Why doesn't the IRS make a priority of auditing rich folks' returns?

I’m just pulling these numbers out of my nether parts, but I don’t get the excuse that auditing the wealthy uses a disproportionate amount of the IRS resources (i.e., people) to go over them and it’s easier and more efficient to go after smaller fry. If one IRS agent can check my $40,000 income tax return and one more can check your $60,000 return and they can find $1000 worth of underpayment there (1%), how many IRS agents does it take to go over Richie Rich’s $5,000,000 return to find $50,000 worth of underpayment (also 1%)? Surely it’s not as high as 50 agents, is it? That would be the proportionate number of agents to the 2 agents going over our 100,000 income returns.

Sure, we’d cave, you and me, and pay the lousy couple of hundred bucks rather than pay a lawyer to fight the IRS, while Richie would probably have lawyers on retainer but I think it would be so much easier to put up a strong case that the IRS would win to find that they had cheated the government out of $50,000, requiring much less manpower (10 agents? 6?) that they’d come out ahead of the game, and show other RRs that they can’t get away with filing incorrect tax returns routinely.

Maybe it’s just sour grapes on my part–I’m not rich, and don’t plan to be, but I think a more aggressive audit policy for the wealthy would go a long way towards making middle-class people like me far less resentful. Is there a good reason for the IRS to be fearful of auditing the wealthy aggressively while going after small fry like me and you?

Here’s the IRS’ official take on the OP’s question.
Tax Compliance: Trends of IRS Audit Rates and Results for Individual Taxpayers by Income | U.S. GAO.

The TLDR version is that audits of lower-income taxpayers often center around the Earned Income Tax Credit, which is easy to check (and often calculated wrongly.) However, a much higher percentage of taxpayers with incomes over $500K are audited than those with incomes below that level.

This is more of an IMHO answer than an FQ one…

It’s hard to push wealthy people with resources to fight and good counsel. Worse yet, if the IRS loses, they will set a bad precedent that will make collecting taxes on the same grounds more difficult or impossible. On a numbers basis, one staffer can close hundreds of fraudulent earned income tax credit cases in a year with some form letters or spend nearly all of 2000 hours fighting one or two wealthy people while having to seek support from other auditors and lawyers in the IRS. If that staffer loses, she has no accomplishments to point to at the end of the year. Or if the case drags on and on, she loses the ability to work on other matters that might help her gain more experience on a wider range of tax issues.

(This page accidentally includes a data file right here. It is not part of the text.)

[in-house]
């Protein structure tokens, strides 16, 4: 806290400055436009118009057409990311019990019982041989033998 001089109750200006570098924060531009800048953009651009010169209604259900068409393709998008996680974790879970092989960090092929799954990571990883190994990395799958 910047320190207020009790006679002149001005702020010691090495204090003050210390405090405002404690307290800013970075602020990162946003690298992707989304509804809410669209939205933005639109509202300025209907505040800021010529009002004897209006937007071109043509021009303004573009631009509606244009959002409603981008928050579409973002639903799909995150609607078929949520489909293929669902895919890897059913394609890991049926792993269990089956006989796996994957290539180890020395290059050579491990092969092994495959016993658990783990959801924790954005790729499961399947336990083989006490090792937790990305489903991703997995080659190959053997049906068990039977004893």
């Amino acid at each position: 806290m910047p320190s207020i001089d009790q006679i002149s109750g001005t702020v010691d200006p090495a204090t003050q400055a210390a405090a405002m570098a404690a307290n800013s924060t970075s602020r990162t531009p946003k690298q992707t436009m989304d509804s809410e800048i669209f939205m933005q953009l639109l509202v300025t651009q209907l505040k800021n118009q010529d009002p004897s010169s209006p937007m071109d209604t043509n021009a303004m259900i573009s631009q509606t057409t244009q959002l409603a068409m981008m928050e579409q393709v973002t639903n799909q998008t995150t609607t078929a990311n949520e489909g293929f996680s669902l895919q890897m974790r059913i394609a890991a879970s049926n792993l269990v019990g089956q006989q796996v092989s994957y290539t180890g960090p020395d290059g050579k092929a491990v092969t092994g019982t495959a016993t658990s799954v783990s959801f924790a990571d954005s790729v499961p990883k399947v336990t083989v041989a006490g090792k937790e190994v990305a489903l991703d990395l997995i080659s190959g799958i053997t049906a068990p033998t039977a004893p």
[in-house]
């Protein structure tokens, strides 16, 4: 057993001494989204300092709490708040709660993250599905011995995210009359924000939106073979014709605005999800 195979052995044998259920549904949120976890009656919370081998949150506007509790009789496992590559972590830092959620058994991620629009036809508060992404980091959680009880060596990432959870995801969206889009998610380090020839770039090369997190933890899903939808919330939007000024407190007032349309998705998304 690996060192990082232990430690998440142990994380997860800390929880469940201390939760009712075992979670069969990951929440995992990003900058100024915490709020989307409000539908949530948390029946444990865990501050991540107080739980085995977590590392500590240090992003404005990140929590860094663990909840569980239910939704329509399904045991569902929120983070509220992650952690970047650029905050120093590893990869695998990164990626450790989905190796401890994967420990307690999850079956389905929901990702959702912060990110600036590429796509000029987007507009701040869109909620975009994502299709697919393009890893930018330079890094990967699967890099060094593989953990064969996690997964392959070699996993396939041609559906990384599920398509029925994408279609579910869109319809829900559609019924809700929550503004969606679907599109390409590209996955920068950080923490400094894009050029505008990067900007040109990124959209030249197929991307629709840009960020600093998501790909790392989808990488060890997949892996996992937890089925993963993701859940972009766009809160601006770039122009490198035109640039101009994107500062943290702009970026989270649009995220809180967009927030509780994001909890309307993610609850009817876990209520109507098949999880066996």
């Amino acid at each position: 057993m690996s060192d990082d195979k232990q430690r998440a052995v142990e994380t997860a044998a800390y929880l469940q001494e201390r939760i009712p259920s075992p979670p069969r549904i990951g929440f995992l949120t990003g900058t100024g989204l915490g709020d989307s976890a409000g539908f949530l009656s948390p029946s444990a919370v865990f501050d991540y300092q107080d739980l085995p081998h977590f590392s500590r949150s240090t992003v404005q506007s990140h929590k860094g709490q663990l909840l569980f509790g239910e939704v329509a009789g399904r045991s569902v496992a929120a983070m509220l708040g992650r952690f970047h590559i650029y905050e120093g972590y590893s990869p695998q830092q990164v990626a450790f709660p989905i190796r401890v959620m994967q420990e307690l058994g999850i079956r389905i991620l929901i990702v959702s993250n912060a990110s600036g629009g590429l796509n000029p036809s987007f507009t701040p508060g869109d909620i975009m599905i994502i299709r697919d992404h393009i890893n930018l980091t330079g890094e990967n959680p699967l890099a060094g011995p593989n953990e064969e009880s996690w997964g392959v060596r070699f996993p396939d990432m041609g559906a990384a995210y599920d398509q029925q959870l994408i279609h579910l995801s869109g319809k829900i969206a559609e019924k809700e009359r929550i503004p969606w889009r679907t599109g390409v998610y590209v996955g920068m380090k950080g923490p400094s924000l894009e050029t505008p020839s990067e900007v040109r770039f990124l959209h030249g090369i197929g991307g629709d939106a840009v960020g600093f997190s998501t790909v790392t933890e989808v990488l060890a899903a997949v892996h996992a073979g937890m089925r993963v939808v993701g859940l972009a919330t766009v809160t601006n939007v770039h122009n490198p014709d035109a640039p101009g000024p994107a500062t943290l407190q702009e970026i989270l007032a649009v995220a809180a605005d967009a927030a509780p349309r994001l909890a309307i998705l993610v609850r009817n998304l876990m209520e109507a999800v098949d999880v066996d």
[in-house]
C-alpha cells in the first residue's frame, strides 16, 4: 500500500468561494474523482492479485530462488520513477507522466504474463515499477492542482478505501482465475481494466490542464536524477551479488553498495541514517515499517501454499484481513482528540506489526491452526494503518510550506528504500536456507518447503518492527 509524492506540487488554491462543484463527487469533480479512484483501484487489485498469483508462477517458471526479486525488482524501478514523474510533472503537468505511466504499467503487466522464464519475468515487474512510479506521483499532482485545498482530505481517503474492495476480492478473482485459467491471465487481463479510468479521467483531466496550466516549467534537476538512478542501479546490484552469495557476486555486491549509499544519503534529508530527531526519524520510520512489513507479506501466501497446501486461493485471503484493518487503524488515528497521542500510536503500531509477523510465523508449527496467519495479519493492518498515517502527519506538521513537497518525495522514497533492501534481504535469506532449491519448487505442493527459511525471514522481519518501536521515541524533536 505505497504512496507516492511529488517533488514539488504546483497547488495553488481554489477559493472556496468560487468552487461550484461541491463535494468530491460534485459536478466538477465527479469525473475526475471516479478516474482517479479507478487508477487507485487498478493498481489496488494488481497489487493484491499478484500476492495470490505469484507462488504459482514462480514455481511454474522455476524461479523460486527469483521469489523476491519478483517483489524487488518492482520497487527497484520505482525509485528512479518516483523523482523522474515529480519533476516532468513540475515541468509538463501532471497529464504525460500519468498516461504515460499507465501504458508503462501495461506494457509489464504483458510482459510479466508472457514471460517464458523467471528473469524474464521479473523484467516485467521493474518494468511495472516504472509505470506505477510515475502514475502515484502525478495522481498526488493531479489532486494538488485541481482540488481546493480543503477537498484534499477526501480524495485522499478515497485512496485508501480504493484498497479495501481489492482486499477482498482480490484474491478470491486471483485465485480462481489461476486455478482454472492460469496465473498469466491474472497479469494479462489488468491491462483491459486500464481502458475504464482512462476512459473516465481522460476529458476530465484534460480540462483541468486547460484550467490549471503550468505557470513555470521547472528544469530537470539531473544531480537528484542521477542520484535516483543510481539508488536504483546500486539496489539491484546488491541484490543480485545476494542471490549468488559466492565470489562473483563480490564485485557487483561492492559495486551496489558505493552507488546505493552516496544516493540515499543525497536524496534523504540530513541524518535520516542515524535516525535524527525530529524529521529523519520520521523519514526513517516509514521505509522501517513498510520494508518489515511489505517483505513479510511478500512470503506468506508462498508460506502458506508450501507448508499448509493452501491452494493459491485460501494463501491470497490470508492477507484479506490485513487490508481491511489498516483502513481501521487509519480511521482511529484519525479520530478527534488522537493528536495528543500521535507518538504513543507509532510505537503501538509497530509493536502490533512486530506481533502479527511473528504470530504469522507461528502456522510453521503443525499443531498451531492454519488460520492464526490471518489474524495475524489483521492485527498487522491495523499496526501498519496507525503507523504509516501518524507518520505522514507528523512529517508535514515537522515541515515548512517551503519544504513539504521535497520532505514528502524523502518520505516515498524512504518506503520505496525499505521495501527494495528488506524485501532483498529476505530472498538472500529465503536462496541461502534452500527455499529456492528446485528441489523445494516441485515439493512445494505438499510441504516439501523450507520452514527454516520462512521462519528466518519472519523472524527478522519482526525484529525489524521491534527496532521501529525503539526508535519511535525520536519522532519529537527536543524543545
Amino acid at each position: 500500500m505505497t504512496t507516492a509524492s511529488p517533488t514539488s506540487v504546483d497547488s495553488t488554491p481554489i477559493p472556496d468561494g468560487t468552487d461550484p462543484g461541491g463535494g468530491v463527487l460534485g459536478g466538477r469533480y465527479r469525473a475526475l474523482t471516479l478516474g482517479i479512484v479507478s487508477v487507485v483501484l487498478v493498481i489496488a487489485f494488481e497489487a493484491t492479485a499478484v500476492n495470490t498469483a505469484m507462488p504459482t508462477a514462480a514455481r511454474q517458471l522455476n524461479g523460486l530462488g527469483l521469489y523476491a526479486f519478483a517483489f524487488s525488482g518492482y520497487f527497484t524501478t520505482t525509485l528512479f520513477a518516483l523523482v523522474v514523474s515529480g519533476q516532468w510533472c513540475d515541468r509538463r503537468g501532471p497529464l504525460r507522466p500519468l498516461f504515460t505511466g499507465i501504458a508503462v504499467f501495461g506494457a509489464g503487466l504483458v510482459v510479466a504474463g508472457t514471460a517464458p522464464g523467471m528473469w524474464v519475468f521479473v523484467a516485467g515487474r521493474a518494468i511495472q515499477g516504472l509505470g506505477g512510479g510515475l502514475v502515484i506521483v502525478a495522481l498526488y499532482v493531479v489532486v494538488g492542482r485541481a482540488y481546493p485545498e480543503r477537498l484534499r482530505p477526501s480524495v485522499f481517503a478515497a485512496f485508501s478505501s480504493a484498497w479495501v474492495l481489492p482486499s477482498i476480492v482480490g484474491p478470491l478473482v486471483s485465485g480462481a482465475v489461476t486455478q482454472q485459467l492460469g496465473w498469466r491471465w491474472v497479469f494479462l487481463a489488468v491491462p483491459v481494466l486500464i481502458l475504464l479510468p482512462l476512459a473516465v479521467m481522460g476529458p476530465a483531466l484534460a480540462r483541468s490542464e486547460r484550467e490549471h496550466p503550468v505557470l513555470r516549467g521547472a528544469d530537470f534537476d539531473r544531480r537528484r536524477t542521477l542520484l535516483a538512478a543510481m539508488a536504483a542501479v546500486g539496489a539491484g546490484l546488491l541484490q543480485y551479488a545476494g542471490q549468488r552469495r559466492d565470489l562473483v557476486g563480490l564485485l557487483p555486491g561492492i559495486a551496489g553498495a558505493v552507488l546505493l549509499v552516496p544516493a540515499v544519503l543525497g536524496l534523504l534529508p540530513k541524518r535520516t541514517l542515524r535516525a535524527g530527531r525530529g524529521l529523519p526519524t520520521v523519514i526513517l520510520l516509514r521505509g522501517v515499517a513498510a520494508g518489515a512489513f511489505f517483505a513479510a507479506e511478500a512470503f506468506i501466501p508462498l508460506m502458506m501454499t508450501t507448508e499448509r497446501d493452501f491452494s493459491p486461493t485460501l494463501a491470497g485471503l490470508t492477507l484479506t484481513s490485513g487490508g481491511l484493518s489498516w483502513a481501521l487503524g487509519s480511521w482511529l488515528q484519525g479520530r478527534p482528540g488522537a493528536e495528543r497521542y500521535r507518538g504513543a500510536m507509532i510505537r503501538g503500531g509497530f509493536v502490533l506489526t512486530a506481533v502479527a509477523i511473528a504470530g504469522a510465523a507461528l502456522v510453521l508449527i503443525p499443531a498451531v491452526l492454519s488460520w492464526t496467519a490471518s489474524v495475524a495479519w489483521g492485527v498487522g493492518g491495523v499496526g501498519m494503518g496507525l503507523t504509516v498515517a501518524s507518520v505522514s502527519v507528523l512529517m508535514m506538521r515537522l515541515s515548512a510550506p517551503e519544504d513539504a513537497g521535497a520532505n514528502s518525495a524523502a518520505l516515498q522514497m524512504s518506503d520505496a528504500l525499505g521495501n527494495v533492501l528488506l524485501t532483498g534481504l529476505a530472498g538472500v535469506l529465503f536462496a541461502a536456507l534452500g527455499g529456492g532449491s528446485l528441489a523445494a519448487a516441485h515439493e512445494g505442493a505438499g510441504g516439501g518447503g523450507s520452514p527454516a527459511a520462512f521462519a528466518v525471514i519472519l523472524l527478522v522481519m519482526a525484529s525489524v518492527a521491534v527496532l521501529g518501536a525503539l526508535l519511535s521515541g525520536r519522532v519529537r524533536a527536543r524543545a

I can see how the incentives form to not go after the very wealthy. That said, I’m sure decisively winning a case like that is a career-making feather in the cap.

How hard is it to comply with the tax-avoidance strategies that you and those in your stratum actually write or create?

I’m not sure that non-compliance with the tax codes among the wealthiest Americans is the problem. I think the problem is the tax codes themselves.

Depends on what you mean by “audit” - many audits are done by mail and require almost none of an IRS employee’s time and only a lower-level ( and lower-paid) employee’s time at that. For example, I might have left off 1099 income and the IRS sends me a notice of proposed changes. If agree that I should have reported that income, I just send a check for the additional taxes. Requires almost no time from IRS employees. There are other similarly easy reasons for a mail audit - whether or not I am eligible for a particular tax credit or whether I can in fact claim someone as my dependent. For the most part, wealthy people’s audits aren’t going to be that simple- someone making millions of dollars a year isn’t going to forget that $600 1099 they got for a side hustle or the W2G they got for winning $1200 at a casino. They aren’t going to earn $600 at a side hustle and they will have an accountant to make sure they report the gambling winnings. Their audits are going to involve creative interpretations of rules, to the extent that any evasion is found at all. But the biggest problem from a societal point of view is not that the wealthy cheat on their taxes, but that the tax code allows them to pay “too little” in taxes legally.

Both of which seem entirely reasonable, considering that the EITC is basically giving money away, and auditing more people with incomes over 500k makes more sense as well.

I agree. It’s not so much that Bill Gates, Larry Ellison, Elon Musk, Warren Buffett, etc…are evading their taxes. In fact, I’d be willing to bet that everything in their returns is scrupulously legal (why shouldn’t it be; the cost of hiring people to keep it that way is trivial compared to any penalties).

But it’s the system that is flawed; even though what they’re doing is almost certainly wholly legal, it’s not progressive or equitable. I’m not so sure I agree with things like 91% marginal tax rates on the highest income people, but I do think their chunk should be significantly more than the average middle class person’s Federal tax burden. Maybe even some legally fixed percentage above it.

I’m totally with you on that, but when I read about DJT’s absurd write-off of $70,000 for hair styling as a business expense (my boss wants me to come into the office with my hair trimmed too, but I would never dare to deduct my barber’s fees, or the expense of buying razor blades) I’ve got to believe there’s some chicanery going on there.

I’d like to keep this in Factual Questions if I can because I’m much more interested in how the IRS justifies their policies than Dopers’ opinions on the subject.

As said, your estimates in the OP are off. It doesn’t take an agent to check your $40,000 tax return, that agent is checking hundreds of returns, in fact, the automation means that most returns are never even seen by a human.

The mistakes made on a $40,000 return are usually simple to detect and correct.

OTOH, a wealthy person’s return may take a substantial team of agents months or years to pour through. Their accountants didn’t make any simple mistakes, and they if there are shenanigans going on, they are obscure and would require comparing data from several different sources to detect.

I’m sure there is a lot of grey. Lots of things that could be classified one way or another, and the accountants classified it in their client’s favor. An IRS auditor may question it, and if they put enough work into it, they may find it to be an error, in which case, the wealthy individual is out no more than what they owed in the first place. Meanwhile, several other creative accounting entries fly under the radar, and the wealthy person doesn’t owe taxes on those.

Penalties for errors of that sort are nominal if imposed at all.